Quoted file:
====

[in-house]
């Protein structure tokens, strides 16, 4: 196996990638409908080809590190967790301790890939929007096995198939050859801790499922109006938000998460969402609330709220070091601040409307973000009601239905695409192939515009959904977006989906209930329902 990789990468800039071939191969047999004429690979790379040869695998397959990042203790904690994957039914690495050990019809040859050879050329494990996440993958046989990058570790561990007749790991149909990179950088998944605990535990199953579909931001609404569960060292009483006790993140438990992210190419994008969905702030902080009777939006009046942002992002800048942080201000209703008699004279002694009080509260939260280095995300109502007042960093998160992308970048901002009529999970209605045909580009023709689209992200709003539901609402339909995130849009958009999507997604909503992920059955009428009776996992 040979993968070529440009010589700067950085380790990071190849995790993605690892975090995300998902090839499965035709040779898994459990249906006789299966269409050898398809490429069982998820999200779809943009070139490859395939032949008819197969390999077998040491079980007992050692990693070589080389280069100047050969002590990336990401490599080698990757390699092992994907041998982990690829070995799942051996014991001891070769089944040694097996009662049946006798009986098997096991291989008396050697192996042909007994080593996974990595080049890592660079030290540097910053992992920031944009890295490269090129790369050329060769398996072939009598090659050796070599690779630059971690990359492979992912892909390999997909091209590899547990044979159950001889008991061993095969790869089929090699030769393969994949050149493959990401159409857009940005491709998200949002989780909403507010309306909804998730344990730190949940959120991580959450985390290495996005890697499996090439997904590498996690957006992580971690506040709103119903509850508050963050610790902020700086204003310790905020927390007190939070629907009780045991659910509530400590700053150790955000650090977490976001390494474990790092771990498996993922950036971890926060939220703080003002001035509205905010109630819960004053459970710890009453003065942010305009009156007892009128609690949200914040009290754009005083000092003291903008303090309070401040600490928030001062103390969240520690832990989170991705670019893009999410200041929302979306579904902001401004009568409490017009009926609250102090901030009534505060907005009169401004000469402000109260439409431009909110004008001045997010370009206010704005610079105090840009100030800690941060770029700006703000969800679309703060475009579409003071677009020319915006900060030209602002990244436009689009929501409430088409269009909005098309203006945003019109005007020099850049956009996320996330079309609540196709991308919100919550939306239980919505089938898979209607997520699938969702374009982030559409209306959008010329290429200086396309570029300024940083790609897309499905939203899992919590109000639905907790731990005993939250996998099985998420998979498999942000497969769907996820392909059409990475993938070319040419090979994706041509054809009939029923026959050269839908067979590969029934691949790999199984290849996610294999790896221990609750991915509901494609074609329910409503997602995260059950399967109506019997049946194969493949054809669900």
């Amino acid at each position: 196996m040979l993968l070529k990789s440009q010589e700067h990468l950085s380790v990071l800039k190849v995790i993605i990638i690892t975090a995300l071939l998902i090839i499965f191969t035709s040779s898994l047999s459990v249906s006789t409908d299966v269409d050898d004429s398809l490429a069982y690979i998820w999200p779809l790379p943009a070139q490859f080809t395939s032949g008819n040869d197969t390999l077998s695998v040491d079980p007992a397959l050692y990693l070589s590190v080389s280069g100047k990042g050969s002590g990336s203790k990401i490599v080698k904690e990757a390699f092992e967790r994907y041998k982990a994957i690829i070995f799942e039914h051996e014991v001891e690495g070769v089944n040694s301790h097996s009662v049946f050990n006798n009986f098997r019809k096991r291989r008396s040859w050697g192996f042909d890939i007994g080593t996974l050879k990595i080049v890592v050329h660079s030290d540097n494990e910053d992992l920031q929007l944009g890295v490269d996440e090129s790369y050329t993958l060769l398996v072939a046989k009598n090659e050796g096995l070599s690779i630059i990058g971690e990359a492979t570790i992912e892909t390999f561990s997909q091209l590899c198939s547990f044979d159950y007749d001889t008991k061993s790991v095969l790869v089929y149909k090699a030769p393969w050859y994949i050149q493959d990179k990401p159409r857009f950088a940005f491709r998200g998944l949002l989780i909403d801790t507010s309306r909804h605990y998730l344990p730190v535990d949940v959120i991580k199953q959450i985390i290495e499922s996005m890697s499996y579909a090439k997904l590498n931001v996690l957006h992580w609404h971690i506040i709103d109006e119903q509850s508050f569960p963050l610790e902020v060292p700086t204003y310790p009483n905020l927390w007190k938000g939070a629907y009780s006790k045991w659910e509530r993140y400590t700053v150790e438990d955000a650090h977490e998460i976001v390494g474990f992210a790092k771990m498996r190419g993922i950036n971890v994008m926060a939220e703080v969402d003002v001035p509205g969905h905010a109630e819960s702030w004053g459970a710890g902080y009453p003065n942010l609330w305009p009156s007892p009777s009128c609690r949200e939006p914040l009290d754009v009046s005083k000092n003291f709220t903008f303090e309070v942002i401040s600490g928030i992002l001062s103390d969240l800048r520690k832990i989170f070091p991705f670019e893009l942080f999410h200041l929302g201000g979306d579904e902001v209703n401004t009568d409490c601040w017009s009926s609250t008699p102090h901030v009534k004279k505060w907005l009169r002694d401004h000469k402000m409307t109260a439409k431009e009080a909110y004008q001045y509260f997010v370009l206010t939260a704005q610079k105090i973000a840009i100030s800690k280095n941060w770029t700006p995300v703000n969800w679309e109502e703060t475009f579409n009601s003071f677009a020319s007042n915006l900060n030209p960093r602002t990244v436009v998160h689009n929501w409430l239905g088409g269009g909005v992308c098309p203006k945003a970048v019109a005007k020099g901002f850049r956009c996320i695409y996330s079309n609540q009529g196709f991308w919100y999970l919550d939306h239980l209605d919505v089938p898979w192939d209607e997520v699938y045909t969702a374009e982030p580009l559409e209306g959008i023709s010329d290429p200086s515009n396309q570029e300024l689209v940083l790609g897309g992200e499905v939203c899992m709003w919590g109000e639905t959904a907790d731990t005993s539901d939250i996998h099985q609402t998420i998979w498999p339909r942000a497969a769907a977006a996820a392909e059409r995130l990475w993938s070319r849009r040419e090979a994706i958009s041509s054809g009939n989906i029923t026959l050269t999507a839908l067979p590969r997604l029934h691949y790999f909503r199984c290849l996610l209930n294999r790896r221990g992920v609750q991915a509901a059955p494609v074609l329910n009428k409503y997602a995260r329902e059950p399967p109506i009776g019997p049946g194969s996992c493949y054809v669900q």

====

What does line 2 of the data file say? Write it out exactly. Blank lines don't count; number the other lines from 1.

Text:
């Protein structure tokens, strides 16, 4: 196996990638409908080809590190967790301790890939929007096995198939050859801790499922109006938000998460969402609330709220070091601040409307973000009601239905695409192939515009959904977006989906209930329902 990789990468800039071939191969047999004429690979790379040869695998397959990042203790904690994957039914690495050990019809040859050879050329494990996440993958046989990058570790561990007749790991149909990179950088998944605990535990199953579909931001609404569960060292009483006790993140438990992210190419994008969905702030902080009777939006009046942002992002800048942080201000209703008699004279002694009080509260939260280095995300109502007042960093998160992308970048901002009529999970209605045909580009023709689209992200709003539901609402339909995130849009958009999507997604909503992920059955009428009776996992 040979993968070529440009010589700067950085380790990071190849995790993605690892975090995300998902090839499965035709040779898994459990249906006789299966269409050898398809490429069982998820999200779809943009070139490859395939032949008819197969390999077998040491079980007992050692990693070589080389280069100047050969002590990336990401490599080698990757390699092992994907041998982990690829070995799942051996014991001891070769089944040694097996009662049946006798009986098997096991291989008396050697192996042909007994080593996974990595080049890592660079030290540097910053992992920031944009890295490269090129790369050329060769398996072939009598090659050796070599690779630059971690990359492979992912892909390999997909091209590899547990044979159950001889008991061993095969790869089929090699030769393969994949050149493959990401159409857009940005491709998200949002989780909403507010309306909804998730344990730190949940959120991580959450985390290495996005890697499996090439997904590498996690957006992580971690506040709103119903509850508050963050610790902020700086204003310790905020927390007190939070629907009780045991659910509530400590700053150790955000650090977490976001390494474990790092771990498996993922950036971890926060939220703080003002001035509205905010109630819960004053459970710890009453003065942010305009009156007892009128609690949200914040009290754009005083000092003291903008303090309070401040600490928030001062103390969240520690832990989170991705670019893009999410200041929302979306579904902001401004009568409490017009009926609250102090901030009534505060907005009169401004000469402000109260439409431009909110004008001045997010370009206010704005610079105090840009100030800690941060770029700006703000969800679309703060475009579409003071677009020319915006900060030209602002990244436009689009929501409430088409269009909005098309203006945003019109005007020099850049956009996320996330079309609540196709991308919100919550939306239980919505089938898979209607997520699938969702374009982030559409209306959008010329290429200086396309570029300024940083790609897309499905939203899992919590109000639905907790731990005993939250996998099985998420998979498999942000497969769907996820392909059409990475993938070319040419090979994706041509054809009939029923026959050269839908067979590969029934691949790999199984290849996610294999790896221990609750991915509901494609074609329910409503997602995260059950399967109506019997049946194969493949054809669900």